Coughing in Dogs

Coughing in Dogs

Healthy dogs occasionally cough due to transient irritation from environmental contaminants such as dust or fumes.  However, persistent coughing at a higher than normal frequency has many potential causes.

Common Causes

More common causes are listed first.  Less common causes are listed later.

  • Infectious tracheobronchitis, also known as kennel cough, is an extremely common cause of coughing, especially in young dogs.
  • Bronchitis, a bacterial infection of the airways in the lungs, leads to persistent coughing.
  • Collapsing trachea is a syndrome that is common in middle-aged and older small dogs. It leads to coughing that is chronic and may be progressive.
  • Heart disease, especially in older small-breed dogs such as poodles, leads to persistent coughing.
  • Foreign objects such as grass or foxtails lodged behind the tonsils may trigger coughing. I nflammation of the tonsils or other structures in the back of the oral cavity may cause coughing.
  • Dogs with pneumonia, a bacterial infection of the lungs, will cough.
  • In older dogs, lung cancer may cause coughing.
  • Heartworm disease may cause coughing.
  • Canine influenza is a cause of coughing.
  • In dogs who have not been vaccinated, canine distemper virus may lead to coughing.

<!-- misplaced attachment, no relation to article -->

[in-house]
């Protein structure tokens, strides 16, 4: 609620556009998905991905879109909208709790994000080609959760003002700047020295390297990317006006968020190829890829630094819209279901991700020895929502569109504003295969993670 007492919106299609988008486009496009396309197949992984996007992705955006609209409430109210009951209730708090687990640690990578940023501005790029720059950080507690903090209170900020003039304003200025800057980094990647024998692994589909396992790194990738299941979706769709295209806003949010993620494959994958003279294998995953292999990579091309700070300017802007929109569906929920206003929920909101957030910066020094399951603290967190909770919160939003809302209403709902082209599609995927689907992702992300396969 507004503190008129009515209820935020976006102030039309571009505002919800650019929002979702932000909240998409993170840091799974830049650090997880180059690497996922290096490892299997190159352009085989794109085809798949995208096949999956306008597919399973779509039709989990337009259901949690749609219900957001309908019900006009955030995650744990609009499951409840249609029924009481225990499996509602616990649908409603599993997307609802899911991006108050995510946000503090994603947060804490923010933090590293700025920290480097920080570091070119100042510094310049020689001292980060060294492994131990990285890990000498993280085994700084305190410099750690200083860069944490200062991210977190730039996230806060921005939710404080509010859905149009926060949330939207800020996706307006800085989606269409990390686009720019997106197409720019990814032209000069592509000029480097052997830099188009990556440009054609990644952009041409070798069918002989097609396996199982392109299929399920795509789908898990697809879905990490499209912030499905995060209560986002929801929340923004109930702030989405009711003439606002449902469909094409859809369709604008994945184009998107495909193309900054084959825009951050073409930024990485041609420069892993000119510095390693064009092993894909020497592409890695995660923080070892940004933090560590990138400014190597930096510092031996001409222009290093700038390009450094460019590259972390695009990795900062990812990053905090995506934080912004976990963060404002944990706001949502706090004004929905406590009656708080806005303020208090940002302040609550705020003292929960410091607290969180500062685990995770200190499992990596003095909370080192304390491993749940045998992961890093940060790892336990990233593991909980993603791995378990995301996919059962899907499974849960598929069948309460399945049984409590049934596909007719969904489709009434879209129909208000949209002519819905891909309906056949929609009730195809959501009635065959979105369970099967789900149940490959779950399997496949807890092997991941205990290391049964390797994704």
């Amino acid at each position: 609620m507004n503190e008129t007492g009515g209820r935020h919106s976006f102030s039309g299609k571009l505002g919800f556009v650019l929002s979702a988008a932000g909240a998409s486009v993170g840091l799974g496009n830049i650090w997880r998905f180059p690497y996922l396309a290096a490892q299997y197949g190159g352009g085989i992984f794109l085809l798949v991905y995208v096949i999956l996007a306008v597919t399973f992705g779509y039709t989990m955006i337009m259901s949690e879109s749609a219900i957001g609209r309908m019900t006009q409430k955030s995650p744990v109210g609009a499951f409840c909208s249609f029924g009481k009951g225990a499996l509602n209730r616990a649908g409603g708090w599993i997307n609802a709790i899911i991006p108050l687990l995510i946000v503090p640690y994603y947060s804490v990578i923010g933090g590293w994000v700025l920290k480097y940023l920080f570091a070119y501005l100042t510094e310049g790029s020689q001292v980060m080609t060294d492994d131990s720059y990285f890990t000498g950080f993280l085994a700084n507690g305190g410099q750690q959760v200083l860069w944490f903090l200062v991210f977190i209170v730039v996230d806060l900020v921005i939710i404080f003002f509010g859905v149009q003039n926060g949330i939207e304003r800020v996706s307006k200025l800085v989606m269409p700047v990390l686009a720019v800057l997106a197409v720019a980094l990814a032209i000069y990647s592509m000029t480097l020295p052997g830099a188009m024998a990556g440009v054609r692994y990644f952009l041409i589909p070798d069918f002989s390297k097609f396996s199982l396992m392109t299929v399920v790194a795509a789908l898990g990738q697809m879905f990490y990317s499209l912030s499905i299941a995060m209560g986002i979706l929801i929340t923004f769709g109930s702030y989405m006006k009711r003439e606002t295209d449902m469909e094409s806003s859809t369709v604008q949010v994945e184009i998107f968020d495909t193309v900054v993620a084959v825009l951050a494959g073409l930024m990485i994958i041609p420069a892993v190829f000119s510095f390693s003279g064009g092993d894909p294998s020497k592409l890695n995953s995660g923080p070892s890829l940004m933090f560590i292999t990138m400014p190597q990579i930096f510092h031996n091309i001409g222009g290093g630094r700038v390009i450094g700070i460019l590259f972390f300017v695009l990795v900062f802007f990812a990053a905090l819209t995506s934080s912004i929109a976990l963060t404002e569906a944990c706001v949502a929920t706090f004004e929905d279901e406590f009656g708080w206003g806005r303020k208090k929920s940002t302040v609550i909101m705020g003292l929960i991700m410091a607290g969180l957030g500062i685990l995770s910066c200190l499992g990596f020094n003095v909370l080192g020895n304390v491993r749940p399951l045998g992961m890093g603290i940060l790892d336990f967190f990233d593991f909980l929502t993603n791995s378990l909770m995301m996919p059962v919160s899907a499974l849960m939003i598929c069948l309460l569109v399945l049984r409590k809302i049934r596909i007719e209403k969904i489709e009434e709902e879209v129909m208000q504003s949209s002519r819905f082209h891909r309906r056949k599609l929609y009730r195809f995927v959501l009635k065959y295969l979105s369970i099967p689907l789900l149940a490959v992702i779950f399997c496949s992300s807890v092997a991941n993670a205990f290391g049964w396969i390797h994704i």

• Rare causes of coughing include lungworms, poisoning with rat or mouse bait, fungal infections of the lungs, certain viral respiratory infections, and foreign objects lodged in the lungs or windpipe.

Recommended Course of Action

In young, healthy dogs with no other symptoms, mild coughing may spontaneously resolve without treatment.  However, because coughing may be caused by potentially serious or contagious syndromes, the safest course of action is to seek veterinary attention for any dog with a persistent cough.

Any coughing dog who is weak, lethargic, has decreased appetite, or shows other symptoms should receive veterinary attention as soon as possible.  Any dog who is having trouble breathing or suffering respiratory distress should receive immediate veterinary care on an emergency basis.

Copyright © Eric Barchas, DVM All rights reserved.
The contents of this page are provided for general informational purposes only. Under no circumstances should this page be substituted for professional consultation with a veterinarian.